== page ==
— Looking for Lincoln —
Abraham Lincoln was a frequent visitor to Cole County in the 1840's, traveling on the judicial circuit. In Charleston, according to Amanda Hanks Poorman (the daughter of Dennis Hanks), Lincoln would use the Hanks's horse and wagon, and, with some of the Hanks children, visit his father's farm. Amanda recalled: "He was very generous with us, and was also to his father and stepmother, giving them $10 or $15 every time we went down there with him." In the book Abraham Lincoln and Coles County, Illinois, Charles Coleman imagined a scene with Lincoln on a visit home, showering his stepmother with flour, sugar, coffee beans, a bolt of cloth, and even a warm comforter. "Land sakes, Abe," she would say with pretended dismay, "why did you bring me such fol-er-ols? Does that high-toned lady in Springfield know how you throw your money away on your old mother?" "Don't you fret Mama," he would reply, "the comforter was Mary's idea." Dennis Hanks's son-in-law, Augustus Chapman, also reported that in 1858, he gave Sarah Lincoln $50.
Lincoln's care and concern for his family's welfare is shown by one particular gift:the purchase of forty acres of his father's farm. On October 25, 1841. Lincoln purchased forty acres from his parents for $200 then deeded the property back to them for their exclusive use during their lifetimes. Thus, Lincoln secured a cash gift for his parents and property that could not be lost to creditors. It could also provide an income in their old age.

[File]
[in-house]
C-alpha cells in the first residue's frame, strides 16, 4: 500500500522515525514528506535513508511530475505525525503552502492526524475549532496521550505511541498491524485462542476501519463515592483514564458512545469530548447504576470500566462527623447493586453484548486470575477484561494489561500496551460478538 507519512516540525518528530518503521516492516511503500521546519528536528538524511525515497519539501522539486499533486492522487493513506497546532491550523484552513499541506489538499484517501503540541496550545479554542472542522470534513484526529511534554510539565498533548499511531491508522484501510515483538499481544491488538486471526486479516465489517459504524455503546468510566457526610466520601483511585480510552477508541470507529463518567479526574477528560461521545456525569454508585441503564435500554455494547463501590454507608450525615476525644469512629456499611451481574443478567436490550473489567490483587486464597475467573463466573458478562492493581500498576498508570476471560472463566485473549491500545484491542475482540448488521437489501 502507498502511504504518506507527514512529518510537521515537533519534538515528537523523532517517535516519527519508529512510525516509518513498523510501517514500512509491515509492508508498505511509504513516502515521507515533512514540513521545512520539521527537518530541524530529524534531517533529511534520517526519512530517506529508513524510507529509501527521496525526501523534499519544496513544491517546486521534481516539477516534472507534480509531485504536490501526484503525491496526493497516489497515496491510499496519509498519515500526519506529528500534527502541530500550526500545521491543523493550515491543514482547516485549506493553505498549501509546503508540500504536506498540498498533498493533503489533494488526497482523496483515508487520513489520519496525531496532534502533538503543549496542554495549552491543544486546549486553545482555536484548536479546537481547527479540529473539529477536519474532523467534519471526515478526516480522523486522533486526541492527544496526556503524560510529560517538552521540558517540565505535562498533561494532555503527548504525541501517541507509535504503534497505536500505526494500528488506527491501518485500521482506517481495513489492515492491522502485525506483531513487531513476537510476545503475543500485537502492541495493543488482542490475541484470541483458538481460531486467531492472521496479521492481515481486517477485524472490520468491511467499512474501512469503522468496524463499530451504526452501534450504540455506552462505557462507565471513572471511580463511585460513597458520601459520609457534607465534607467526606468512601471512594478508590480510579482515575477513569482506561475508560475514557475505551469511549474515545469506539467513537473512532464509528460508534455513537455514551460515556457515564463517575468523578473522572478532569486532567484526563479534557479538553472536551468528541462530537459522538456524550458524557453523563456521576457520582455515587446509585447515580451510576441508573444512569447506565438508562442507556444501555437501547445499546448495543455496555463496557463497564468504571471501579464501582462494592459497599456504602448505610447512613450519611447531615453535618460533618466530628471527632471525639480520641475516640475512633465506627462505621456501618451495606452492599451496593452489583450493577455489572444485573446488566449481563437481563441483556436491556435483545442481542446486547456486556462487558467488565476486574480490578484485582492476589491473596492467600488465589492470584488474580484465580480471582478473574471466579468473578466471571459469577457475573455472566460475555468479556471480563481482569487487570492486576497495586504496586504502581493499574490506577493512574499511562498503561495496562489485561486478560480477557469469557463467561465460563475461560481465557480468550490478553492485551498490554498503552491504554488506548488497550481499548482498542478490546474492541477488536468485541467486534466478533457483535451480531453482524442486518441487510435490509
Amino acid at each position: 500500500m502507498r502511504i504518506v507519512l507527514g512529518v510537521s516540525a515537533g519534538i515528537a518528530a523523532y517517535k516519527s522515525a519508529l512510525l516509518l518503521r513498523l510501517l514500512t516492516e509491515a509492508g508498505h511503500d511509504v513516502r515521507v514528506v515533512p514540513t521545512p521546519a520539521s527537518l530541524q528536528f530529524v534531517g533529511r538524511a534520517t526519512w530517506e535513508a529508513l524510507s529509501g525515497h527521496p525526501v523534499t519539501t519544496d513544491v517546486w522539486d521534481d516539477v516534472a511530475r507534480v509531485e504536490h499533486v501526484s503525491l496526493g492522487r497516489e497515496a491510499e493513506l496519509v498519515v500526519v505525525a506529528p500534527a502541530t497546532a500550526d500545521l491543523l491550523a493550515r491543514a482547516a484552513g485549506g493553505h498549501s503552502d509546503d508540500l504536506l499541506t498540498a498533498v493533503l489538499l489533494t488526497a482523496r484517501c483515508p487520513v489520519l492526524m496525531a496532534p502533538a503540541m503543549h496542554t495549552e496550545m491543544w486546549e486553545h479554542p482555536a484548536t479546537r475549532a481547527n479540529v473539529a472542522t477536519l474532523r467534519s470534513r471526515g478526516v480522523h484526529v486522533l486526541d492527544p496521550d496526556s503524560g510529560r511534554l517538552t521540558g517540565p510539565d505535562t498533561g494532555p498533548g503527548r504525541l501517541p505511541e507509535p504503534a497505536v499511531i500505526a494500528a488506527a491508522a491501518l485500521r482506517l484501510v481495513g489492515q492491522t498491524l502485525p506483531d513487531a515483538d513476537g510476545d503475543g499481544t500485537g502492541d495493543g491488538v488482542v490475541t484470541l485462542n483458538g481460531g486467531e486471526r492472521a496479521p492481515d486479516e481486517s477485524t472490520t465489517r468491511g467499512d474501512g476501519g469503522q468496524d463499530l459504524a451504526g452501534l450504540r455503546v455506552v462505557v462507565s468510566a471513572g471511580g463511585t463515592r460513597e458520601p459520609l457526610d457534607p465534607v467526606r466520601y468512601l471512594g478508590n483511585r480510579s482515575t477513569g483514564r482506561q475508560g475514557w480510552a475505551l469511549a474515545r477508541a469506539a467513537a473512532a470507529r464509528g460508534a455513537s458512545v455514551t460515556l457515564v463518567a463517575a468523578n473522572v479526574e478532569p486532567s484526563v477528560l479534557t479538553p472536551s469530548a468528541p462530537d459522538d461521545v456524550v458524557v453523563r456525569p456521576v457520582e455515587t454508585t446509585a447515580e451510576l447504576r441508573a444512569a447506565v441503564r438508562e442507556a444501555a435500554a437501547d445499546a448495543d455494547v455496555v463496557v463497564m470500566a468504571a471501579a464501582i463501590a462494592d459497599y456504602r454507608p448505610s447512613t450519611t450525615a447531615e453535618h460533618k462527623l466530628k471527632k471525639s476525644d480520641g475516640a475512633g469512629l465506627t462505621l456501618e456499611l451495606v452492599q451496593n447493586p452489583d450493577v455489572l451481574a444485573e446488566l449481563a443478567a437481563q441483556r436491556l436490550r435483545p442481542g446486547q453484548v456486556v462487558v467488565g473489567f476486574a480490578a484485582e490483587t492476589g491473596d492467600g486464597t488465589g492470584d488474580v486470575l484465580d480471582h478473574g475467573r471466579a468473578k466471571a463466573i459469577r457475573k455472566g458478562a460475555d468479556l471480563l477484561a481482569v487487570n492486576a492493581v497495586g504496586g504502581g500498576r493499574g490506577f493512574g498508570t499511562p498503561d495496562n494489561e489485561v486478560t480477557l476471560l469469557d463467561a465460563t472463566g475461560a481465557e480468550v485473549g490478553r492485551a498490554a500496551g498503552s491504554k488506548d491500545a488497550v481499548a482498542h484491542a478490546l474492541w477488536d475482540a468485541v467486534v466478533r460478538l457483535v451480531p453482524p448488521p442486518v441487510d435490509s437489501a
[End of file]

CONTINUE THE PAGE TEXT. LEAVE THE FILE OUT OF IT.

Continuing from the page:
Lincoln's concern for his parents was justified. Thomas Lincoln's financial woes stemmed from co-signing debts for his stepson John D. Johnston. Thomas had purchased both of Johnston's farms when he needed cash in 1834 and 1840. However, these purchases, and money from his stepbrother Abraham, never improved Johnston's finances and further indebted Thomas. In December 1848, Johnston complained about his numerous debts and explained in a letter to his step-brother Abraham how he avoided paying them: ". . . I have kept from paying them by not having any property. . . " He implied that he had tried to raise money by leveraging Thomas Lincoln's land, stating, ". . . have maid no new contracts but tried altogether on Fathers property. . . ." Lincoln, unmoved by his stepbrother's plea, refused to lend him the money.